By Tseday Alehegn
Updated: Monday, January 25th, 2016
New York (TADIAS) — The city of Hawassa in southern Ethiopia — located by the beautiful Great Rift valley lake of the same name — is also home to the country’s first Aikido center (dojo). The Hawassa dojo is the main headquarter for training in this modern Japanese martial art, which is a non-competitive practice developed by Morihei Ueshiba in the late 1920s. The term Aikido is often translated as ‘The Way of Harmony’ and the techniques emphasize self defense while simultaneously protecting an attacker from harm. Since the first official association was registered in Japan in 1942 aikido has spread across the globe.
In 2005 the late sociologist and professor Don Levine, who practiced and wrote extensively about Aikido in addition to his scholarly work on Ethiopian society, formed the foundation for Aikido Ethiopia with his first mentee Tesfaye Tekelu. After pursuing several years of intensive training at dojos around the world and completing leadership and training courses in Petaluma, California Tesfaye received his first black belt in 2009. With his second black belt Tesfaye is now the highest ranking Aikido practitioner from East Africa.
Hawassa’s original dojo was part of a broader project entitled ‘Action for Youth and Community Change’ (AYCC) that functioned as an NGO run by youth leaders. In addition to an aikido center, the project incorporates a circus (One Love Theater), a girls empowerment program (Long Live the Girls), a health education and recreation center, a visual and music program, and a library.
(Photo Courtesy of Aikido Ethiopia)
“The principles of Aikido are part of the foundation of the entire AYCC project” Tesfaye tells Tadias. “The bigger picture was that whether it’s music, theater, or even a library or resource center it all had an Aikido component as its base.” This includes a primary focus on developing conflict resolution skills, non-violent communication and peace education. In partnership with Aiki Extensions, a U.S. based non-profit focusing on applying Aikido principles off-the-matt, AYCC provides programming and resources to approximately 400 youth in Hawassa. AYCC’s circus, theater shows, sports and arts exhibitions currently reach an audience of over 75,000 individuals. As one of the leaders of AYCC Tesfaye wants the participating youth “to not just engage in the activities, but also to be in charge of running the project and leading it.”
Two months ago, Tesfaye launched a crowdfunding campaign that successfully raised approximately $30,000 to secure land in Hawassa to build Ethiopia’s (and East Africa’s) first fully furnished Aikido center and dojo. With additional financial assistance of $70,000 from the Japanese Embassy for construction Aikido Ethiopia’s new dojo, named in memory of Don Levine, plans to serve 1,000 youth and local community members and provide high quality mats for Aikido practice as well as AYCC’s One Love Theater circus.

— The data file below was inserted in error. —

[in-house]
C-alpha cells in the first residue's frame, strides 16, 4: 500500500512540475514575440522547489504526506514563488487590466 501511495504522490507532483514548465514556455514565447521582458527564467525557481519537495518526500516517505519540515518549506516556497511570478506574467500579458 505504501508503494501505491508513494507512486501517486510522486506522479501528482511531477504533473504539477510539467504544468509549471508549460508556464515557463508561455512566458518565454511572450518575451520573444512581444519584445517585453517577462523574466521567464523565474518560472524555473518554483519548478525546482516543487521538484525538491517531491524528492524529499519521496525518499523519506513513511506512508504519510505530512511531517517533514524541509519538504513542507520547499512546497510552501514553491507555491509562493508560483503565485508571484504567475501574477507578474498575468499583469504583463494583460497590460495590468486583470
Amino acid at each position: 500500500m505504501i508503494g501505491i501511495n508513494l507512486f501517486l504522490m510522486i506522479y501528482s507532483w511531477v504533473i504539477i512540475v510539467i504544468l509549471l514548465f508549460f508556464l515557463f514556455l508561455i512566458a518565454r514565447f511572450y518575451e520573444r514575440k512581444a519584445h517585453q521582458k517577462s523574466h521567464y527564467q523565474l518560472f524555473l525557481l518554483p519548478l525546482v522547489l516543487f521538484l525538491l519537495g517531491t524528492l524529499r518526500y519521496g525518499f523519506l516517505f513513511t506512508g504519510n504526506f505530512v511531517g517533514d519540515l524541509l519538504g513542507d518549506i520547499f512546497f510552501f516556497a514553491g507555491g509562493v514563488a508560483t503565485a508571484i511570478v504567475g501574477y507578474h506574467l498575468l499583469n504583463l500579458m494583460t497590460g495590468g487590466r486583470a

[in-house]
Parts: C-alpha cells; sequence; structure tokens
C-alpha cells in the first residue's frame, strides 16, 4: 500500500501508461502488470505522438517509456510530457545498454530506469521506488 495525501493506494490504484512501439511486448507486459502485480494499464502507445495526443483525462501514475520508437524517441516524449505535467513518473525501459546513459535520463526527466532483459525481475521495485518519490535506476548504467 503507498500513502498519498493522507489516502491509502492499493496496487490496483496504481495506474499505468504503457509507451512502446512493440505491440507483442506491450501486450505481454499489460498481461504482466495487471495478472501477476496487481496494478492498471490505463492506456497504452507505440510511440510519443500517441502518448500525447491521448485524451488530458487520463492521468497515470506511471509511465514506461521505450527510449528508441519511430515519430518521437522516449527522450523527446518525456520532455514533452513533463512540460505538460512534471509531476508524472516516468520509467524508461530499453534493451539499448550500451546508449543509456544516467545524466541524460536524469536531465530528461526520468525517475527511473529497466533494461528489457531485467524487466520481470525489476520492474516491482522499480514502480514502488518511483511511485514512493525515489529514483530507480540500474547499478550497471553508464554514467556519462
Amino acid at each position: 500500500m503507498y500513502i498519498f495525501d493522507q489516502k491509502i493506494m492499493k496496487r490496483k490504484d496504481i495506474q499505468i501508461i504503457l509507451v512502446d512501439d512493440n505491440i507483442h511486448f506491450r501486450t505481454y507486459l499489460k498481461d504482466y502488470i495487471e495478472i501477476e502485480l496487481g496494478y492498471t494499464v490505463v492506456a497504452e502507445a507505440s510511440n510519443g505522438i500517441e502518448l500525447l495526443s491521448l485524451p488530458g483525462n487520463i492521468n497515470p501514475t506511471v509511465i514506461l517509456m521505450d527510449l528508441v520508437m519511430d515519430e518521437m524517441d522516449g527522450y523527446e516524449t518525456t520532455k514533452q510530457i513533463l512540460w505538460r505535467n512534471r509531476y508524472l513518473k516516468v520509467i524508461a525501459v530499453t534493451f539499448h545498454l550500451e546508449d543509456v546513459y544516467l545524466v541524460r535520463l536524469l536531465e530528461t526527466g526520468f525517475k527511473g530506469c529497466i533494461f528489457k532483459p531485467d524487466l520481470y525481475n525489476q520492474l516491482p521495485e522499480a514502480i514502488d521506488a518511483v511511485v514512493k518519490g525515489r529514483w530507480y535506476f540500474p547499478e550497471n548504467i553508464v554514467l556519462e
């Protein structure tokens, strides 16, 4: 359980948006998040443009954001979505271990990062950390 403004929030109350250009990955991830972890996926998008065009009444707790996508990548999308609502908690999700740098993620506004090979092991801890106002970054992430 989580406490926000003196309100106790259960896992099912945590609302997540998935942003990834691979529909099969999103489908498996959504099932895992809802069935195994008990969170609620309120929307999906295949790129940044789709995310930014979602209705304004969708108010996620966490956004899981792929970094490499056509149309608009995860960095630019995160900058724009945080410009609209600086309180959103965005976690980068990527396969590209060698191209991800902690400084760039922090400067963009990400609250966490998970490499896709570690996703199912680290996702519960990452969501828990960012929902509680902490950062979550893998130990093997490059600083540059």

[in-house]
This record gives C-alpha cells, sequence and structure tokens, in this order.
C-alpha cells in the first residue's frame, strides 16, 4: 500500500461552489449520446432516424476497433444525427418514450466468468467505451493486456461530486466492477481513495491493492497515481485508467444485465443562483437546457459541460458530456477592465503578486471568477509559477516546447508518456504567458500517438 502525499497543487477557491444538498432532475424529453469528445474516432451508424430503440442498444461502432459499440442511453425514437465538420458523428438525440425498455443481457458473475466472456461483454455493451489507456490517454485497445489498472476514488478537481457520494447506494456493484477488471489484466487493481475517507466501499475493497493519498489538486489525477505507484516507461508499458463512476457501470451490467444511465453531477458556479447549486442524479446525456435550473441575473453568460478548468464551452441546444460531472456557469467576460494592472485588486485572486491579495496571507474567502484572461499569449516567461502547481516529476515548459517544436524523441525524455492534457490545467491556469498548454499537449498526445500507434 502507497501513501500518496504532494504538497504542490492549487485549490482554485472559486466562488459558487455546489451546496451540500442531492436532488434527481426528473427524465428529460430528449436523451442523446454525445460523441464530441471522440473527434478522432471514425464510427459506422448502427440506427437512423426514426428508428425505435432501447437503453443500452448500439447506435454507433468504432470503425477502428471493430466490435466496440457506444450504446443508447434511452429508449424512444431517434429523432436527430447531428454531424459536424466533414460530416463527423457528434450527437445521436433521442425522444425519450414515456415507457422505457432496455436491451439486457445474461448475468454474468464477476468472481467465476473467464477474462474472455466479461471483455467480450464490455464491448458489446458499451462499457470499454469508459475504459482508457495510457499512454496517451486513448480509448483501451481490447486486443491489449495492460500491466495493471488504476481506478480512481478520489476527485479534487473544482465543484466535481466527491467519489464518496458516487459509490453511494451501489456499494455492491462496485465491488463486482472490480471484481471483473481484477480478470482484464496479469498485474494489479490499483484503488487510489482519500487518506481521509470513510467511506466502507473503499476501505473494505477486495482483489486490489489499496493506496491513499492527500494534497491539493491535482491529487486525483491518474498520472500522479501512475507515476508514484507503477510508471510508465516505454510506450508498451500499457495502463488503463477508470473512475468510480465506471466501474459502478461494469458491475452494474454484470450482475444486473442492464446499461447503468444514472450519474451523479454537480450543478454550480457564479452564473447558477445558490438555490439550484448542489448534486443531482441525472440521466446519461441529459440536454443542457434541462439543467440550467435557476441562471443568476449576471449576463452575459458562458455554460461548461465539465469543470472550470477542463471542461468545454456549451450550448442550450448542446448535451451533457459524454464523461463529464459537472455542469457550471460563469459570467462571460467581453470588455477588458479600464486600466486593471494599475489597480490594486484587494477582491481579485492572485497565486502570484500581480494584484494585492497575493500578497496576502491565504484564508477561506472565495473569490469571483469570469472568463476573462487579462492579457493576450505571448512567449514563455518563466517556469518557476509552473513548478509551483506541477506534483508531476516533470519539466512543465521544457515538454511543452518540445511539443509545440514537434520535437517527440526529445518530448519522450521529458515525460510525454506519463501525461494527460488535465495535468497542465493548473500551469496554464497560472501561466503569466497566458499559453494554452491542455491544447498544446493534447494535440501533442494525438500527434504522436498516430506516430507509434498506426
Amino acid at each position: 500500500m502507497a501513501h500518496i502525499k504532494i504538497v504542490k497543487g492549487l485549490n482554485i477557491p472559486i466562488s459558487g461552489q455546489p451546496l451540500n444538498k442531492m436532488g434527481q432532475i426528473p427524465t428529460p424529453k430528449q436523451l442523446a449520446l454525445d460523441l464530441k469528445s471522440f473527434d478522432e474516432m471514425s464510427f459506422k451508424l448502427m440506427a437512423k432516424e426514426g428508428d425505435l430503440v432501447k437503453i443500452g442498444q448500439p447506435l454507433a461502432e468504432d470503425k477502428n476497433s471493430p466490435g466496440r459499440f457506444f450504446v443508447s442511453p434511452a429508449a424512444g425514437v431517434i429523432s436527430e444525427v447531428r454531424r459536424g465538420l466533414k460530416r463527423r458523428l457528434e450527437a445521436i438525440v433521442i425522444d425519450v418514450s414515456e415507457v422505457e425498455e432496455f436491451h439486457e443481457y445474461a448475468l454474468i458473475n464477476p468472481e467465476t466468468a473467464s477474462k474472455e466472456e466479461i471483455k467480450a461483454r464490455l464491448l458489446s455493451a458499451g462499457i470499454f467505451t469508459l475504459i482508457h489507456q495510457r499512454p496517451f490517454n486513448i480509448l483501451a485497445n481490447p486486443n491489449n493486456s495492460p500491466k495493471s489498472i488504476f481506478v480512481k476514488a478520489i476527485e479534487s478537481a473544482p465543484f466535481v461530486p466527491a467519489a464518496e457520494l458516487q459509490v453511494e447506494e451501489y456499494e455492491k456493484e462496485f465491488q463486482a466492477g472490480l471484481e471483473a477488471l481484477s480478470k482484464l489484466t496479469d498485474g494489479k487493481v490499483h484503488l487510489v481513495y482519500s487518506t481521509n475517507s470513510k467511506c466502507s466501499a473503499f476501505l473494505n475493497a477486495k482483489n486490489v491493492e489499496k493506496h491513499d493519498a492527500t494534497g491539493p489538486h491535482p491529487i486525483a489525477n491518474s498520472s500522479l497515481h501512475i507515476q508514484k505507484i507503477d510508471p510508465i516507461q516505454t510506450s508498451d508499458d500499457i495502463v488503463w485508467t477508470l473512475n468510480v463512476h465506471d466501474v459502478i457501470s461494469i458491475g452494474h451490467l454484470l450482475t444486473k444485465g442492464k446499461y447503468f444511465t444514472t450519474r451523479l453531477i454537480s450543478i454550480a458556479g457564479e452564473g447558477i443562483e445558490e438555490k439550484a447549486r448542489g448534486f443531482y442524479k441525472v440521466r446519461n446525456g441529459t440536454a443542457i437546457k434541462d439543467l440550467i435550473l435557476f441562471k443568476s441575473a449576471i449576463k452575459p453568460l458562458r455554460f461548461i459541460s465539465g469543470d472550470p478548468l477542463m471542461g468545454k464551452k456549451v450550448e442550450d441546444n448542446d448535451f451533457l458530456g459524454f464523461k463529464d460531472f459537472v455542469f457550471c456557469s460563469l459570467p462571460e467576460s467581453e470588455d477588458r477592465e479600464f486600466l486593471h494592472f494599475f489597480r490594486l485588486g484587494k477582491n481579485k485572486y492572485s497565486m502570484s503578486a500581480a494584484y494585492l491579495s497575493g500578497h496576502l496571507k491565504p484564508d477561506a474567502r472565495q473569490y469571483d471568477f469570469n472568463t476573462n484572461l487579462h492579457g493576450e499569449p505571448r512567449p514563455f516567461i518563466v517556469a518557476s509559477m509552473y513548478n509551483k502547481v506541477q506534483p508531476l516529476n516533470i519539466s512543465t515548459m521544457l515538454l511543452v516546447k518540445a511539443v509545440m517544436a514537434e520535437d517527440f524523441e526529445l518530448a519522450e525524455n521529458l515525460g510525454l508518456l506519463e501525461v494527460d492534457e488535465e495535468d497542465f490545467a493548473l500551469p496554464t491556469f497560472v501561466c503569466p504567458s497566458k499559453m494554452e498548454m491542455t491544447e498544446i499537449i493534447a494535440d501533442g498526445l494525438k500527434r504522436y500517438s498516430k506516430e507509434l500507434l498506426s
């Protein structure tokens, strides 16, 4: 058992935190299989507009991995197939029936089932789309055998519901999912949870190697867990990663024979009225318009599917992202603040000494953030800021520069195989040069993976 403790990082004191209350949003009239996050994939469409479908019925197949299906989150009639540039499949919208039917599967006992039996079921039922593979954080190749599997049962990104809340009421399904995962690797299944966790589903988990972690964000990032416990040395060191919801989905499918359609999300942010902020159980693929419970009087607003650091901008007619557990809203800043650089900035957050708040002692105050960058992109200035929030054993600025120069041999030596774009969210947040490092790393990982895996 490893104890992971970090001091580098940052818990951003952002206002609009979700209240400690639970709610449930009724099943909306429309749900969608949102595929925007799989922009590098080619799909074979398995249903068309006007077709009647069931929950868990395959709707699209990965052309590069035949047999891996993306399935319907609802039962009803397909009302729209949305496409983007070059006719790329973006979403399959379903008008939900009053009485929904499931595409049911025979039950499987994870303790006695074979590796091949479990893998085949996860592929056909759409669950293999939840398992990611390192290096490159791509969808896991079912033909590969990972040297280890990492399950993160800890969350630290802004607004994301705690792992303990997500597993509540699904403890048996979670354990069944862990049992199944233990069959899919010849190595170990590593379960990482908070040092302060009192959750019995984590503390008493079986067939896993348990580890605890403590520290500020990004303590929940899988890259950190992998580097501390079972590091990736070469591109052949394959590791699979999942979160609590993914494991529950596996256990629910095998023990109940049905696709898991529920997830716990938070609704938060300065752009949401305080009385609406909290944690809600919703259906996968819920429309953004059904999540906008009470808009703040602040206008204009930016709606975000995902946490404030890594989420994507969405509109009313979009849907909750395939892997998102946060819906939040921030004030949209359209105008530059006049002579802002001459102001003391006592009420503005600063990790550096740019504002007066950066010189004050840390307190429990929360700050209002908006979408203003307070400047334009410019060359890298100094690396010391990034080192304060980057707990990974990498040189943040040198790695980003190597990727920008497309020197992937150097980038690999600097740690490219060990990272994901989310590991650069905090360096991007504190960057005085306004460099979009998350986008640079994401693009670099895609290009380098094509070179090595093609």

(Photo Courtesy of Aikido Ethiopia)
Don Levine shows Tesfaye Tekelu his very first Aikido technique in 2005. (Photo: Aikido Ethiopia)
In January 2015 Tesfaye celebrates the first Aikido black belt tests administered in Ethiopia. (Courtesy photo)
“I’m hoping to take Aikido Ethiopia to the next level,” Tesfaye says as he describes plans to build the new space. “It is our vision to develop the compound as an inclusive environment dedicated to teaching Aikido. The dojo in Ethiopia welcomes everybody to engage in training across borders, and aims to promote a unified Pan-African relationship bearing in mind the Aikido spirit of being open-hearted.” Tesfaye also seeks to build an international connection with Aikido World Headquarters (Hombu Dojo) in Japan while continuing the partnership with Aiki Extensions and Peace Dojos International.
Last January Tesfaye’s Sensei, Richard Strozzi-Heckler, traveled to Ethiopia to administer the first six black belt tests in Hawassa. “All six of the tests were unequivocally superior in technique, execution, finesse, and spirit,” Strozzi-Heckler shared in a reflection piece.
The new batch of black belt practitioners are poised to help expand Aikido nationally in Ethiopia with dojos scheduled to be established in Addis Ababa, Gondar, Bahir Dar, Mekele, Adama (Nazret), Arba Minch, Shashamene, Wolaita Sodo, Dire Dawa, and Harar in 2016.
“I think Aikido Ethiopia has a strong base and foundation,” Tesfaye says enthusiastically. “We’re in a transformation period right now.”